Before we dive into our safety guidelines – we’ll briefly explain what SnapChat is and how it works. Don’t worry most parents haven’t the faintest idea of what it is or how it works.
Snapchat is one of the most popular social media platforms amongst tweens and teens and can be used by anyone over the age of 13.
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It’s a messaging app that allows users to exchange pictures and videos (aka snaps) that disappear once they're viewed.
It's marketed as a "new type of camera" because the fundamental function is to take picture or videos, with added filters, lenses, and other “cool” effects and share them with friends.
To sign up, all you need to do is fill in your name, email address and birth date.
Once you’re signed up, you select your username otherwise known as a handle. To add friends, you can either upload from your contacts or search for friends who already have the app.
Additionally, you can add someone by taking a picture of their "Snapcode," a special code unique to each user.
Instead of texting, you begin conversations with photos. There are an array of photo-editing tools and filters, some are even animated.
Once your snap is ready to go – you can send it to anyone in your SnapChat friends list or add it to your story which is only available for 24 hours.
You can also send messages and stories to a group. Messages sent to a group can be deleted, but there will be a record that you have deleted something.
When it comes to “snaps”, unopened ones that are not taken on the spot can be deleted. Snaps that include pictures you just took and didn’t save cannot be deleted.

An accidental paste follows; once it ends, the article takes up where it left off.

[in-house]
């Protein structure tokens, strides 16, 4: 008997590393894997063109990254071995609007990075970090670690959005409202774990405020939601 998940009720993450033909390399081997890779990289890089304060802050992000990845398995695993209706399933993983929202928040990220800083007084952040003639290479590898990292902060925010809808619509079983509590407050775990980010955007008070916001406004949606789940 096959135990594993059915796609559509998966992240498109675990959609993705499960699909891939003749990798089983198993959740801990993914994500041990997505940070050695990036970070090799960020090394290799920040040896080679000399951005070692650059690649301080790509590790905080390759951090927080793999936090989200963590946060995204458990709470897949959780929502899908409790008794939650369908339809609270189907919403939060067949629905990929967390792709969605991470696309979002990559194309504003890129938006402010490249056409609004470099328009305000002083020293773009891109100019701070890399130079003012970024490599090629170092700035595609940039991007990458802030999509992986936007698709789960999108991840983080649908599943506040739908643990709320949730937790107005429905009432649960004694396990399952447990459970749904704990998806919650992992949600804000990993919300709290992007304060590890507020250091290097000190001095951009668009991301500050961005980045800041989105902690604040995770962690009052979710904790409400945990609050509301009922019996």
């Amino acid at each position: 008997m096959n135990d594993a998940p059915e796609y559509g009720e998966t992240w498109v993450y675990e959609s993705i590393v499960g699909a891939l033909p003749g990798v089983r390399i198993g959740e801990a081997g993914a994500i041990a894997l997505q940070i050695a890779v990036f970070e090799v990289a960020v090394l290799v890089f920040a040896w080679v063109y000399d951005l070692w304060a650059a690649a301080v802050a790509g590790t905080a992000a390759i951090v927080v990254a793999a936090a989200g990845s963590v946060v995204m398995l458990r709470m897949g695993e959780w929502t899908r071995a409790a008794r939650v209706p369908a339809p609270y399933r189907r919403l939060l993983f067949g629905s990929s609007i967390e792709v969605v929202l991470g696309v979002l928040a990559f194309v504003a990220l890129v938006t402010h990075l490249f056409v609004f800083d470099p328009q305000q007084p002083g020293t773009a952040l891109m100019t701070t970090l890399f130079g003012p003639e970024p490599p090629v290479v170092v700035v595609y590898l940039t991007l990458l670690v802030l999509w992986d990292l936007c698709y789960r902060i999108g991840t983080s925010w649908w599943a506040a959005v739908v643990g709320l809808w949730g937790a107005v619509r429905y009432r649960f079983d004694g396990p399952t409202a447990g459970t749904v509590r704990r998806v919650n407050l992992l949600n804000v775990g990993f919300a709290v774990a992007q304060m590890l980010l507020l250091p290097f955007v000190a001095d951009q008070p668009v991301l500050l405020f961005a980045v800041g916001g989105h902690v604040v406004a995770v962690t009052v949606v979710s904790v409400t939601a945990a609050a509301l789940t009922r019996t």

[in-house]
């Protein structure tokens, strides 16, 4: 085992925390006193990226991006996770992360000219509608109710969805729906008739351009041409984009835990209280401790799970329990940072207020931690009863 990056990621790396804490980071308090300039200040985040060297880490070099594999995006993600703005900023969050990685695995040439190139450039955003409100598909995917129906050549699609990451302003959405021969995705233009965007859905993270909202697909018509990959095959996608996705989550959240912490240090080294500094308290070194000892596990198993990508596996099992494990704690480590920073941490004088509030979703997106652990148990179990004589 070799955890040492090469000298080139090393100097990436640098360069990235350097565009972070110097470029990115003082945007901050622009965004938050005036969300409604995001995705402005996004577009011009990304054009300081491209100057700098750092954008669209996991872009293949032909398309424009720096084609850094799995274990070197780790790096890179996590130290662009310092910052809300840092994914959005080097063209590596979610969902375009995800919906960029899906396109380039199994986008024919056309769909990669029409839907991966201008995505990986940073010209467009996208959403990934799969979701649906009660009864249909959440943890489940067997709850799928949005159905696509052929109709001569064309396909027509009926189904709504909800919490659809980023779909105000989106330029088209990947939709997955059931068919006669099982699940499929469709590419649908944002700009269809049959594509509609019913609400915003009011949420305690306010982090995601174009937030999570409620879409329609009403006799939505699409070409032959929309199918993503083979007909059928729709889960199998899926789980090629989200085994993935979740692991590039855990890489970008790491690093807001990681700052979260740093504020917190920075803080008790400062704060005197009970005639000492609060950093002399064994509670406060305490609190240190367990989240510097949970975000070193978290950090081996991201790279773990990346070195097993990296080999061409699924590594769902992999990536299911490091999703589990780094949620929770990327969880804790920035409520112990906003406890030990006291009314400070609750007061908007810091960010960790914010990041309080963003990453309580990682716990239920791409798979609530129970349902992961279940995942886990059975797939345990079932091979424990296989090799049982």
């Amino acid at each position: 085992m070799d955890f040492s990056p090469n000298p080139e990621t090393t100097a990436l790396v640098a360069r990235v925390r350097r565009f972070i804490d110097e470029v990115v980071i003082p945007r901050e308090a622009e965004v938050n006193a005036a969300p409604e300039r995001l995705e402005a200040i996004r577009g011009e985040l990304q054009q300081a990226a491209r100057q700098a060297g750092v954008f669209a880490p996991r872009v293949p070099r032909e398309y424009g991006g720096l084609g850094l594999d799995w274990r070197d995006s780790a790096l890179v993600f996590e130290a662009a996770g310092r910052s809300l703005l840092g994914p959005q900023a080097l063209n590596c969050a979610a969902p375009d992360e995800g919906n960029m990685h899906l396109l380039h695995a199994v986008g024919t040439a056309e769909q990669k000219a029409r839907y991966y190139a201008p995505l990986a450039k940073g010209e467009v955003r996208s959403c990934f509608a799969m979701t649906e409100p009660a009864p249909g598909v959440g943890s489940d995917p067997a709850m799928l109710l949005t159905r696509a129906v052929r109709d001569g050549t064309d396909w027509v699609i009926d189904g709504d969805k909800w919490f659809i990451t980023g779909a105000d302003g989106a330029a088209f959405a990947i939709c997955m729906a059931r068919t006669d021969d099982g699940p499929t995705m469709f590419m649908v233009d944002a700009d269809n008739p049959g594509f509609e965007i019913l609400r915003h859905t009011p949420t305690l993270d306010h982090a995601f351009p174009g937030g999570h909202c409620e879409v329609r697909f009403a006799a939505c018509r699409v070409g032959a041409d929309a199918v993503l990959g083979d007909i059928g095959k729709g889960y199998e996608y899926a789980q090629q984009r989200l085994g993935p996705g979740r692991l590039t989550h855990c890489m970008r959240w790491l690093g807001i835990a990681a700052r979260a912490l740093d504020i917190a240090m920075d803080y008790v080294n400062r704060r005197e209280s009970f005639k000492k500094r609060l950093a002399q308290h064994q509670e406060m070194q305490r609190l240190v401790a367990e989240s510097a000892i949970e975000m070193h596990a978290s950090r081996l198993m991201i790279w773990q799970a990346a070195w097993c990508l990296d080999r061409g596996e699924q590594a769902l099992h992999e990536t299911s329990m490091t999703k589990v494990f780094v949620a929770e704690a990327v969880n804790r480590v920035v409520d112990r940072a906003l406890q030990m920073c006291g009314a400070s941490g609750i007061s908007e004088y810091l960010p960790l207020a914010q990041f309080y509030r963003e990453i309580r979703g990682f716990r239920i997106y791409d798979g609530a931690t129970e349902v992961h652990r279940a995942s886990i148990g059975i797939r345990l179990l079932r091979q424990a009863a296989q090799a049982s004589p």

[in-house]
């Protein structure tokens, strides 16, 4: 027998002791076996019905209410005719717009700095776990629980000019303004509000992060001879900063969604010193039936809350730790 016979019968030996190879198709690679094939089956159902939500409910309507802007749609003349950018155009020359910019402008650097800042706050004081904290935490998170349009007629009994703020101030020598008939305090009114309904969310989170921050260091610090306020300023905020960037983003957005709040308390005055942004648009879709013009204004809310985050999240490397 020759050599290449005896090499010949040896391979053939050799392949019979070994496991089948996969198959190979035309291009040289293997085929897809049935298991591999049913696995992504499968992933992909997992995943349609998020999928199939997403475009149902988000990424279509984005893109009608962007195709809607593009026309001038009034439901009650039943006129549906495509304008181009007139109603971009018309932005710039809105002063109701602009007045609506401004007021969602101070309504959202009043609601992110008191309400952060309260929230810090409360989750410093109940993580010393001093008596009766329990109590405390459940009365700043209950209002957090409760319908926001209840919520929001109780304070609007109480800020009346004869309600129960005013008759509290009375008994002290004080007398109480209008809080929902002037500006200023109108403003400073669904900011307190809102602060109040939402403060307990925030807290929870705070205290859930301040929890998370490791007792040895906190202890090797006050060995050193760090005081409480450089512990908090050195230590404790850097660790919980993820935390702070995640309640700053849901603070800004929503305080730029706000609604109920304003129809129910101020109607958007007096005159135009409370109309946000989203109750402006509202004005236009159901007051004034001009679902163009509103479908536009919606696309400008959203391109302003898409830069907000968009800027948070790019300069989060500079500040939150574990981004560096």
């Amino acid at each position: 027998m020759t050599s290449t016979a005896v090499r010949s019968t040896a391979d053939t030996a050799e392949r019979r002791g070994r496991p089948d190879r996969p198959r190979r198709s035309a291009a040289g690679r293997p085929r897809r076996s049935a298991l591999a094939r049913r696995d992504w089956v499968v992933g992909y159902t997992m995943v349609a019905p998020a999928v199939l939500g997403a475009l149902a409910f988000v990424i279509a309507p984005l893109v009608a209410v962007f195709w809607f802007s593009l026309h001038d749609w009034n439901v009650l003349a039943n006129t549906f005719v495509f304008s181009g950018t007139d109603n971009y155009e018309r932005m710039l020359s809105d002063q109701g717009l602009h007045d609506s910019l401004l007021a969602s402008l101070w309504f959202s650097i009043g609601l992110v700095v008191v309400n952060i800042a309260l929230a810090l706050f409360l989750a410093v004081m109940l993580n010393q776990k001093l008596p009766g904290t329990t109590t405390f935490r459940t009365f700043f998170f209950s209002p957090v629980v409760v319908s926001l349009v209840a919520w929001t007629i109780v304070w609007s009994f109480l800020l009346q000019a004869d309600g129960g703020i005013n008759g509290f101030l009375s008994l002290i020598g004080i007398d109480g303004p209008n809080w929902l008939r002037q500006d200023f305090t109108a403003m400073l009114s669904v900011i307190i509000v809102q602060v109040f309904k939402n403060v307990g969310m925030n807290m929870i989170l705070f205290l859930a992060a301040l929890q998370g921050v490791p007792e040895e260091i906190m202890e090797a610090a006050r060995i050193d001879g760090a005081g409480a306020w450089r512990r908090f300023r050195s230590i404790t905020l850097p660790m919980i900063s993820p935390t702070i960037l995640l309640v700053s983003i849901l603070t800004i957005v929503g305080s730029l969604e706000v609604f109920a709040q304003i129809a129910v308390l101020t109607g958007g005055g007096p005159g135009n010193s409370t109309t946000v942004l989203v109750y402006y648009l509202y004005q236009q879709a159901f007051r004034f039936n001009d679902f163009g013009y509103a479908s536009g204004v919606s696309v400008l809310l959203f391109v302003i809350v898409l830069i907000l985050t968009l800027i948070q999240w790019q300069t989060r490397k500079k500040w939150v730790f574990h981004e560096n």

SnapChat also features a map otherwise known as a Snap Map. This map displays your location in real-time and can only be seen by friends – if your friends have opted into Snap Map you can see their location too.
You can turn this feature off or use it in Ghost Mode, which allows you to see the map but not be seen by others.
The issue with this is – your location can be seen by all of your SnapChat contacts and some of them might not be your real friends. And with many teens accepting friendship requests from random people – the chances of strangers knowing the location of your teen are relatively high.
There are three important safety guidelines that we think are key to your kid’s internet safety.
Most schools are aware of them and have told their pupils all about them, but they are worth repeating and the payoff is huge, your kids will be safe.
Make sure your child is using their real name in their profile and pic. It doesn't have to be a full pic nor a full name, if your kid’s name is Eve, then Eve should appear in the Profile. Real accounts tend to behave themselves.
Facebook research indicates that fake accounts bully five times more than real accounts.
Privacy Settings - View my story - 'My friends only'.
There are three options and the correct one for your kid 'My friends only'. Don't use the other two settings 'Custom' and 'Everyone'.
No more than 20 friends allowed.
People with hundreds of followers get bullied at some stage.
Facebook which owns Instagram and WhatsApp in addition to their flagship tells us that limiting friend numbers is vital.
Turn off Snap Map – it’s not necessary and may save their life.
Finally check their settings regularly, as teenagers often change these settings.
Internet safety and how to stay safe online is critical in today’s day and age. The internet is an intricate part of our lives and denying puts our children at great risk.
Our internet safety talks for kids are aimed at sharing valuable information and facts about internet safety. We address classes with relevant, age-appropriate information.
Our talks are interactive and engage in serious matters in a fun manner – helping children understand why they need to ensure their safety online.
Apps like SnapChat don’t have to be dangerous, however, they need to be used responsibly. Our talks help kids learn how to use Apps responsibly and securely.
For more information about our internet safety talks, please contact us.
Check out our article about Online Reputation.
Safety Guidelines – What parents need to know about Snapchat
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